Two clear frontrunners for the Democratic nomination emerged out of Super Tuesday: Sen. Bernie Sanders and former Vice President Joe Biden.
Biden swept the southern states, as well as Massachusetts and Minnesota, while Sanders won vote totals in Colorado, Utah and Vermont. The state with the largest delegate haul, California, went to Sanders, where he won an estimated 33% of votes compared to 24% for Biden, according to The New York Times.
Sanders had been polling well in California for some time. And his win in the deep-blue state win also reflected his status as the favored candidate of Silicon Valley employees, counterintuitive as that may seem.
“Pete Buttigieg and Amy Klobuchar had some Silicon Valley funders. But even if those funders now back Joe Biden, based on the donations to date, Bernie is clearly still Silicon Valley’s preferred candidate,” said Amy Jo Miller of Goods Unite Us, a nonprofit that analyzes campaign donations.
Based on total dollar donations, Sanders has enjoyed the strongest support among rank-and-file employees of major tech firms, despite Sanders’ critiques of Big Tech. The reason for that likely boils down to simple demographics. Silicon Valley sits at the intersection of two groups favorable to Bernie: young people and the very liberal.
Anecdotally, however, some Silicon Valley leaders seem to prefer a more moderate option. And with Pete Buttigieg and Sen. Amy Klobuchar out of the race, the two remaining options in that lane are Biden and Michael Bloomberg. Bloomberg is reportedly reevaluating his campaign after a lackluster Super Tuesday performance.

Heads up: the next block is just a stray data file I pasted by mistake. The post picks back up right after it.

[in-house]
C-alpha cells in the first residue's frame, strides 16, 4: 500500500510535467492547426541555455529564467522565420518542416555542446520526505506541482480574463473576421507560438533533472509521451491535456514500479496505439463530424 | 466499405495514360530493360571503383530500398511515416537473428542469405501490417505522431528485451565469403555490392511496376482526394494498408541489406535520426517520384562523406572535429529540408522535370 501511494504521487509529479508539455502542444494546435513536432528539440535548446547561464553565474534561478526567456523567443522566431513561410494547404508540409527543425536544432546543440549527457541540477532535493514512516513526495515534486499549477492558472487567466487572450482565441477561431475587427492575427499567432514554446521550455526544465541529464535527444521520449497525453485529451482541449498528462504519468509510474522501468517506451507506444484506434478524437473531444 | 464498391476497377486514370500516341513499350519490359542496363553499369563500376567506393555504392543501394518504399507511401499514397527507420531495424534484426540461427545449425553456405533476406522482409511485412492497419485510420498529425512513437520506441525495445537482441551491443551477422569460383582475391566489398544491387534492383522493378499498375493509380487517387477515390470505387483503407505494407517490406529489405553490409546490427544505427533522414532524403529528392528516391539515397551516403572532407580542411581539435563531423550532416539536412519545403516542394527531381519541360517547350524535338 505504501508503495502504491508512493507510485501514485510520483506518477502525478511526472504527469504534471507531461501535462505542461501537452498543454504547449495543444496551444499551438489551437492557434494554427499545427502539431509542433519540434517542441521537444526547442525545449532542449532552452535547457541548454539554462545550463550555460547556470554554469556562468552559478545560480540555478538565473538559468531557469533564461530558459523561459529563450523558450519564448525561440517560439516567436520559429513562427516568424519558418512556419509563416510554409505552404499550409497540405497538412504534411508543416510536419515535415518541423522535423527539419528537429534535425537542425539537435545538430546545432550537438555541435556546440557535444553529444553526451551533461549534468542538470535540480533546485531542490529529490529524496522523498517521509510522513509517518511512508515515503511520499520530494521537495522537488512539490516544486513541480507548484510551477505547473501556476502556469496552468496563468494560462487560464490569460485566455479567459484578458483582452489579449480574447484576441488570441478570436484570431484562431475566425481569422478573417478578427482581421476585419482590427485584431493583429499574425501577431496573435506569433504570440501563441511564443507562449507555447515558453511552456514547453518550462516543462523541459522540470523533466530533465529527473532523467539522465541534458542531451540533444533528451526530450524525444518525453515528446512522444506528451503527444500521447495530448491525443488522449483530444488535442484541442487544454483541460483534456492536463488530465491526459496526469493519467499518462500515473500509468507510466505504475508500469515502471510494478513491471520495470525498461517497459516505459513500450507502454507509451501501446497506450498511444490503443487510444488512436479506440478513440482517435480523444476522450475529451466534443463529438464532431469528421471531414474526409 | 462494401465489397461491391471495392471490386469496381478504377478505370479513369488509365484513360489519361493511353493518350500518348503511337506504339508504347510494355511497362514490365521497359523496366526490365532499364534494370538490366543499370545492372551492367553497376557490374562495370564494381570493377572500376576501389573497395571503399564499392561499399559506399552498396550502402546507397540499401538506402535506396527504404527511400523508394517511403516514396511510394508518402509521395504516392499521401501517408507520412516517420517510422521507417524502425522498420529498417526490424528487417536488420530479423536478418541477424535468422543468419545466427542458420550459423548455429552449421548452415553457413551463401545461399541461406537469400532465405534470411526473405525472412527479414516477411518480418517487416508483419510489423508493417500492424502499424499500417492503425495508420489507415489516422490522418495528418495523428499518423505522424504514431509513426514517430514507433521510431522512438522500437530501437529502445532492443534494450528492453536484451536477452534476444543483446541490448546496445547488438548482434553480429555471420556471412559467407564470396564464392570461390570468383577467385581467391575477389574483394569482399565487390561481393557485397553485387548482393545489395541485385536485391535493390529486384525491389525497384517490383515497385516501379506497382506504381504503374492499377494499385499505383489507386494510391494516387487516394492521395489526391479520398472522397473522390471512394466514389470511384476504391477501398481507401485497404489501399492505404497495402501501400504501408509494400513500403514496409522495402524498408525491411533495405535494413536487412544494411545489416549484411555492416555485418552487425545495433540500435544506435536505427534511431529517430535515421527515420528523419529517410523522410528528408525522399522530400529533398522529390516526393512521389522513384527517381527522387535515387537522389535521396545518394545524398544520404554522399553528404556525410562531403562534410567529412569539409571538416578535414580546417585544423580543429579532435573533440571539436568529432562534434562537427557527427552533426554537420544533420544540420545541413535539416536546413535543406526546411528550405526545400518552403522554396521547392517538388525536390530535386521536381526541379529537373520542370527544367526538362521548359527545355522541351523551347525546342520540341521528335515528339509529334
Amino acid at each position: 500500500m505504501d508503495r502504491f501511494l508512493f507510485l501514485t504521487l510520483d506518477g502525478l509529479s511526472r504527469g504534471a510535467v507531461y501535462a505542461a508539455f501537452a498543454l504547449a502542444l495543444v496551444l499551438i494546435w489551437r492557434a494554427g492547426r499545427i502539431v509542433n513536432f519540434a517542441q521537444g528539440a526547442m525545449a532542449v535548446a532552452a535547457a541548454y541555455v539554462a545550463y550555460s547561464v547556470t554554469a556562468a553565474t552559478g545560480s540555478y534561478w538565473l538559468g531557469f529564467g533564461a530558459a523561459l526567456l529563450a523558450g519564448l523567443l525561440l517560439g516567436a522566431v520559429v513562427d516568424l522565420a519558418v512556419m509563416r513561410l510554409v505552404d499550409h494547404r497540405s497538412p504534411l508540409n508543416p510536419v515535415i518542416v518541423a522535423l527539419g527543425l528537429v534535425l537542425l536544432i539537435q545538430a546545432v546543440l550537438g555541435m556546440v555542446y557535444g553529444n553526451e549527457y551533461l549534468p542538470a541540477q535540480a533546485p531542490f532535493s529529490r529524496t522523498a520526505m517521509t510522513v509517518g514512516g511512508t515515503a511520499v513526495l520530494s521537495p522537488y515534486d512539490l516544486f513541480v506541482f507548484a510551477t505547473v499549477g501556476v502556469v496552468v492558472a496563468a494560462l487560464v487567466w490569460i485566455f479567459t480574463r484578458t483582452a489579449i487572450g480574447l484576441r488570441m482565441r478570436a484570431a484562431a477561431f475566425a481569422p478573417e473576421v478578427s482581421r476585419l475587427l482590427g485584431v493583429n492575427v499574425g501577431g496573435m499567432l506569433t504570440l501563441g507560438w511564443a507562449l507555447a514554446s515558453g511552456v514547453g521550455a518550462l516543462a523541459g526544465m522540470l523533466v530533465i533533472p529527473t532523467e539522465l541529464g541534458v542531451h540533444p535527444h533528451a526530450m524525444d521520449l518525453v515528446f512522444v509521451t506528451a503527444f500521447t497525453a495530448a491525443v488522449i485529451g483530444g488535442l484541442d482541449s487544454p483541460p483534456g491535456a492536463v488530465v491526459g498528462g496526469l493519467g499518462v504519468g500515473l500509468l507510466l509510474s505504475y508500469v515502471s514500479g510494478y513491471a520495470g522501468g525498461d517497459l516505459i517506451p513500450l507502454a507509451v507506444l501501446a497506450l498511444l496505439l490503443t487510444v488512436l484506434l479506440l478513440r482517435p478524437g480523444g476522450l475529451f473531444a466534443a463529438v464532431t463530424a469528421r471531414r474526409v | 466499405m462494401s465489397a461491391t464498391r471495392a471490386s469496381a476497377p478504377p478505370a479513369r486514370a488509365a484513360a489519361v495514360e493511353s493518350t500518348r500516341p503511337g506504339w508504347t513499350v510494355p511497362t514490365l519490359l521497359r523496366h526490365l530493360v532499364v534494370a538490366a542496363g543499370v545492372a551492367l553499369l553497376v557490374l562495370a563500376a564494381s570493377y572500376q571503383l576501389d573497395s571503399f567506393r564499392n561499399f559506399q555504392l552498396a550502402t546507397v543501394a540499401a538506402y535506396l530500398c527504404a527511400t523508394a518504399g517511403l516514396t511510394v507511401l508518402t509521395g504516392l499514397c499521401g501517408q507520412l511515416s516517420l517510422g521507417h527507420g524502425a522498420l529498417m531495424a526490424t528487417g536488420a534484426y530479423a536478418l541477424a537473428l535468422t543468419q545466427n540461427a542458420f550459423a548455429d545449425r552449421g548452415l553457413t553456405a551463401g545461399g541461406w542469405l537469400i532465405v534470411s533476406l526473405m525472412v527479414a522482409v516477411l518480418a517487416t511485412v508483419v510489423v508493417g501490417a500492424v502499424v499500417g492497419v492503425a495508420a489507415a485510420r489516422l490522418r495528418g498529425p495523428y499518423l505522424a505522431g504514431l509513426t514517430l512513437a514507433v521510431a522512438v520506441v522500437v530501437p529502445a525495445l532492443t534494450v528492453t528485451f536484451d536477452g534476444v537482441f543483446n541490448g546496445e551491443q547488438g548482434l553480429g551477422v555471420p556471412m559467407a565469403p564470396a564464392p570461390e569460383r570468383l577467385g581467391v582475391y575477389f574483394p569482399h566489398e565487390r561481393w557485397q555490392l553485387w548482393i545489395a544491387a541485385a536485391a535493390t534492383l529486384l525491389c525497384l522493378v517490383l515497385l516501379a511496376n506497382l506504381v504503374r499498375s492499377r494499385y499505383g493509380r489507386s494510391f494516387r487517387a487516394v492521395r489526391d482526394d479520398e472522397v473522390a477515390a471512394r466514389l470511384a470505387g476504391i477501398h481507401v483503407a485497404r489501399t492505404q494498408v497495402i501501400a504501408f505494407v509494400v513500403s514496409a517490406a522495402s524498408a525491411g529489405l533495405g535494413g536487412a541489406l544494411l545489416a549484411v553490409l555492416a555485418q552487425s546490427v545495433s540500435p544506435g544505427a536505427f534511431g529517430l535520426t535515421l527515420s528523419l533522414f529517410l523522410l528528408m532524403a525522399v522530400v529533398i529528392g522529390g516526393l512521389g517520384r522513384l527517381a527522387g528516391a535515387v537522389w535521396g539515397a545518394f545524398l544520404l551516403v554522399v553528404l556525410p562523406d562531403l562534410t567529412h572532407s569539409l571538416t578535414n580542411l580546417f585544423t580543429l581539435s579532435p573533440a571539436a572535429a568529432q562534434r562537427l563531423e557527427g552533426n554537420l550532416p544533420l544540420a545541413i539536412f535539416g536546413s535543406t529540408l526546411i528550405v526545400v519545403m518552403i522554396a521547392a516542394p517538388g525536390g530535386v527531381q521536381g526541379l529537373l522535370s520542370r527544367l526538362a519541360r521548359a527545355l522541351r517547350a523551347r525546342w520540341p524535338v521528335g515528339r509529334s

“Biden’s numbers have changed fast. So [it's] interesting to see that the Dem establishment is showing a sign of life -- it’s better than what happened in 2016 with Trump and the GOP establishment,” said George Arison, founder of the car sales platform Shift and an active Silicon Valley political donor. “My guess is a lot of people are going to give money to Biden. The momentum has been very positive for him.”
On Twitter on Tuesday, a handful of other industry leaders announced their support for another candidate: Sen. Elizabeth Warren, a prominent critic of Big Tech who has also called for a new tax on the ultra-wealthy. On Tuesday, however, Warren's results were underwhelming, with her campaign failing to capture a single state and even coming in third place in her home state of Massachusetts behind Biden and Sanders.
Judging by their Twitter posts on Tuesday, Warren voters included Slack CEO Stewart Butterfield, Google Ventures partner Rick Klau, and venture capitalist Hunter Walk, who wrote that he “voted for Warren and donated to Biden.”